Sony Cut Film Cost $300 Million

TOKYO — Sony Corp. president-CEO Kazuo Hirai announced at a strategy briefing Thursday that the troubled electronics giant intends to triple its operating profit to 400 billion yen ($3.95 billion) by the 2015 fiscal year ending in March 2016, while also unveiling a $300 million cut in the company’s beleaguered film division.

In November, the Michael Lynton-led Sony Pictures Entertainment said it was targeting $250 million reduction on the film side .

“We are continuously evolving the business to make Sony Pictures Entertainment more efficient and competitive,” a Sony spokesman said on Wednesday.

Hirai’s ambitious goal for 2015 compares with the $1.38 billion operating profit the company expects to earn this fiscal year. Meanwhile, Sony is forecasting a net loss of $493 million for the same period.

Hirai (pictured) underscored that Sony’s entertainment operations are core to its long-term growth plan, while conceding that film costs would be reduced $300 million by the fiscal year ending in March 2016. The number had previously been reported at $200 million as Sony continues to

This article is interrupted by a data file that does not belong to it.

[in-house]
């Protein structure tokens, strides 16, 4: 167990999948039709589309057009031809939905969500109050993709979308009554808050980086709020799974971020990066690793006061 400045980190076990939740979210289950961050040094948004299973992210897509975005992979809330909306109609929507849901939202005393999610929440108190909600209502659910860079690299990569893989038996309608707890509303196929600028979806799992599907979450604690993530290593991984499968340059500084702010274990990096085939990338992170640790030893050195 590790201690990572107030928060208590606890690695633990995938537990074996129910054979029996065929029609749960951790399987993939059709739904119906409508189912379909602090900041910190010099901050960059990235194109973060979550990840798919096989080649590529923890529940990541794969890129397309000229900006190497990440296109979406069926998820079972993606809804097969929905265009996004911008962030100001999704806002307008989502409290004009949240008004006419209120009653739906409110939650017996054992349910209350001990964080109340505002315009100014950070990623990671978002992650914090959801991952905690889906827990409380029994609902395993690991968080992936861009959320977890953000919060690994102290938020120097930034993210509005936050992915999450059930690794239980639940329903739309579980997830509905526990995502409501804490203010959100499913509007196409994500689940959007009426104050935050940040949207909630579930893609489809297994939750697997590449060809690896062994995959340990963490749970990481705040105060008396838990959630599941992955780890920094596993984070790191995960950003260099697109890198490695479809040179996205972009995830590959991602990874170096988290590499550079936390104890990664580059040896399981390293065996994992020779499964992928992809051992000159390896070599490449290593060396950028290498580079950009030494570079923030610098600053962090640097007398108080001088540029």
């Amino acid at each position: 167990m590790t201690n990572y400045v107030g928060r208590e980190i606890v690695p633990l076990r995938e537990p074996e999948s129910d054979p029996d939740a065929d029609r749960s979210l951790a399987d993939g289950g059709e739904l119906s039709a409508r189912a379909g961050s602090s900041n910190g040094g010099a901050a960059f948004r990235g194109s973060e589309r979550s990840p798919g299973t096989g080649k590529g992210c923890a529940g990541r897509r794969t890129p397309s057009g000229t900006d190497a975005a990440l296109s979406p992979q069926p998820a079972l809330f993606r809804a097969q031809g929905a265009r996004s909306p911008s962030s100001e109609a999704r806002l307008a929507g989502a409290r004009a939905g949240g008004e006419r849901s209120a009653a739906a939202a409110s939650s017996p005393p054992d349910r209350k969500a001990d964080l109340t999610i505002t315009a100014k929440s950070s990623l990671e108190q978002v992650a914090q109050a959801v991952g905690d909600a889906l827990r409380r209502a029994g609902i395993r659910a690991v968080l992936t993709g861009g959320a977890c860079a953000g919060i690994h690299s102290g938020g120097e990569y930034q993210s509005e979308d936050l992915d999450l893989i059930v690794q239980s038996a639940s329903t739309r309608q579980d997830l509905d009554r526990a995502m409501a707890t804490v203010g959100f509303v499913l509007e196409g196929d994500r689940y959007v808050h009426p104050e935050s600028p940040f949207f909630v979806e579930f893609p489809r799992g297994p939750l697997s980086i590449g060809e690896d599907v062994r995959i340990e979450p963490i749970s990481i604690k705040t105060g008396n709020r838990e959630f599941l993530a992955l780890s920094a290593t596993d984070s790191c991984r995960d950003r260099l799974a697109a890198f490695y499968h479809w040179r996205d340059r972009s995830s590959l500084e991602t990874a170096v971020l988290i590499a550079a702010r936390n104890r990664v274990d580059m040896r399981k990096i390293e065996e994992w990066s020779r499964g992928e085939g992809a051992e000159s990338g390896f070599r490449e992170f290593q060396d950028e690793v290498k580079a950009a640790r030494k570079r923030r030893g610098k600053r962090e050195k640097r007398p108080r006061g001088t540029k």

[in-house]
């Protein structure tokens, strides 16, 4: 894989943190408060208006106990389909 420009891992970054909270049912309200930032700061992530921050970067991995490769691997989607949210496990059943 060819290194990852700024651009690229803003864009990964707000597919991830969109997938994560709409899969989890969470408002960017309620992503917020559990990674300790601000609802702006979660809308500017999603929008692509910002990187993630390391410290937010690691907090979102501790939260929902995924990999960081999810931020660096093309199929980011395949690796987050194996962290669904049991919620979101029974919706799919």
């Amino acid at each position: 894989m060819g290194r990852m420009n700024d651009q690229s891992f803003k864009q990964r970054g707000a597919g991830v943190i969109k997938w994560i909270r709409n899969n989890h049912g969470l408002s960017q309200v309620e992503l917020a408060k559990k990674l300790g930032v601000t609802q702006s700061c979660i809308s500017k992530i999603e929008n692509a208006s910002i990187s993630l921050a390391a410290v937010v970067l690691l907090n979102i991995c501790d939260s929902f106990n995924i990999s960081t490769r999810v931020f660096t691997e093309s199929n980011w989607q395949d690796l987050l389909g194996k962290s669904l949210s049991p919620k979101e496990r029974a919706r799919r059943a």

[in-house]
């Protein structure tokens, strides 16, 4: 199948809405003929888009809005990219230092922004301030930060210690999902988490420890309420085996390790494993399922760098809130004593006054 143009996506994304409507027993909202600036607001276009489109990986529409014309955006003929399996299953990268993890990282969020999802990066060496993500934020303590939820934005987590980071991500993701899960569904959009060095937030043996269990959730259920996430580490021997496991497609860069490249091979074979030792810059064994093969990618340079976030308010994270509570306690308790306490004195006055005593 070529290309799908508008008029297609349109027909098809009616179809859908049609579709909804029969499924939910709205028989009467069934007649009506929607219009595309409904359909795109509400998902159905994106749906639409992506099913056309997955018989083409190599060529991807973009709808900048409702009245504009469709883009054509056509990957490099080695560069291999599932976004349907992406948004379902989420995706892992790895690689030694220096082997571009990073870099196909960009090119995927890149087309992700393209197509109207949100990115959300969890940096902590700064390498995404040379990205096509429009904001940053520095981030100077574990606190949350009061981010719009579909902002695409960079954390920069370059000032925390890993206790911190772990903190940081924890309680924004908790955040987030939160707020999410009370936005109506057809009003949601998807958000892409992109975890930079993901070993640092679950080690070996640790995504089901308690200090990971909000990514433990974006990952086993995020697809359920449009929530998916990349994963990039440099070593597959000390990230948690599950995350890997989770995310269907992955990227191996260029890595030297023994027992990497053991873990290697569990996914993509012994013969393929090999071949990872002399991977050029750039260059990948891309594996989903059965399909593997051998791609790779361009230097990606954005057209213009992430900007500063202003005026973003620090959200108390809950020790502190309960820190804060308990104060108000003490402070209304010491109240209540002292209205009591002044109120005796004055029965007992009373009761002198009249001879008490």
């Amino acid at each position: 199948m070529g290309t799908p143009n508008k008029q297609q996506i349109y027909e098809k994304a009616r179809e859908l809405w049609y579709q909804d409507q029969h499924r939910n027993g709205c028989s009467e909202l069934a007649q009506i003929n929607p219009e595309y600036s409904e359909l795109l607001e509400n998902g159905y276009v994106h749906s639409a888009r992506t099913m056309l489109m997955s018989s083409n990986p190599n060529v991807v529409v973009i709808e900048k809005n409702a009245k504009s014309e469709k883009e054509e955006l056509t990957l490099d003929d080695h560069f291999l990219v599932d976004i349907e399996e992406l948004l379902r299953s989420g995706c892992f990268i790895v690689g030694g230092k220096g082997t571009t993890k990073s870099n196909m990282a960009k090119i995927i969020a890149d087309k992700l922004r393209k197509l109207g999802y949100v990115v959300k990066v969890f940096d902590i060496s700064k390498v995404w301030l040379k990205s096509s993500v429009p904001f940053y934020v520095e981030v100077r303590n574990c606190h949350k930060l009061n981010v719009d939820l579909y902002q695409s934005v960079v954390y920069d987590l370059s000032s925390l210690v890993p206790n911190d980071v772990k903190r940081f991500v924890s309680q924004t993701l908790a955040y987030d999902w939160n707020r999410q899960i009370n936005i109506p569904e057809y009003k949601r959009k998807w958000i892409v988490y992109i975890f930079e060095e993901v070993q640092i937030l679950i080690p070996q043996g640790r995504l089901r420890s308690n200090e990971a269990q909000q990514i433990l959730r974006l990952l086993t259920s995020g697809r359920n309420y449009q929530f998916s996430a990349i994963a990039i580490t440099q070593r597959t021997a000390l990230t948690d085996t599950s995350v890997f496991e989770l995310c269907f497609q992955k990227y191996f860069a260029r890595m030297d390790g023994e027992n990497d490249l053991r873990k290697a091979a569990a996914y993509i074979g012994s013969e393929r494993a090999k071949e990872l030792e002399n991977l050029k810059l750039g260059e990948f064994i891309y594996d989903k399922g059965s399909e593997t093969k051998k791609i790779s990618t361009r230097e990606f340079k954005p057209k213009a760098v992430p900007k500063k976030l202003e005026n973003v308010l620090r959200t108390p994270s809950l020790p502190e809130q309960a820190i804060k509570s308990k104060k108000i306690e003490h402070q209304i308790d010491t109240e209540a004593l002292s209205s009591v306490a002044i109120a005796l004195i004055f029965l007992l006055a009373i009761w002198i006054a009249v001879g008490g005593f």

He also pointed out that that costs reductions from further restructuring of the electronics biz will be crucial in moving the company into the black.

“Our electronics, financial and entertainment businesses are all core,” Hirai said.

SEE ALSO: Sony CEO: I’m Not Selling Off Entertainment Assets

Other key growth areas for Sony, mentioned by Hirai in earlier strategy briefings, are games, mobile devices and imaging technology.

On July 1, Sony’s long-ailing TV manufacturing operations will reboot as a separate company, Sony Visual Products, taking a burden off the balance sheets. Last quarter the TV segment generated $253 million in operating losses. Hirai expressed confidence, however, that “the television business can move into the black in the present term.”

In February Sony announced that it would exit its VAIO PC business entirely. But the conglom has so far resisted calls from investor Daniel Loeb and others to break up its disparate parts and sell off its studio and music divisions to better concentrate on its core electronics segment. (Loeb is also an investor in Variety Media).

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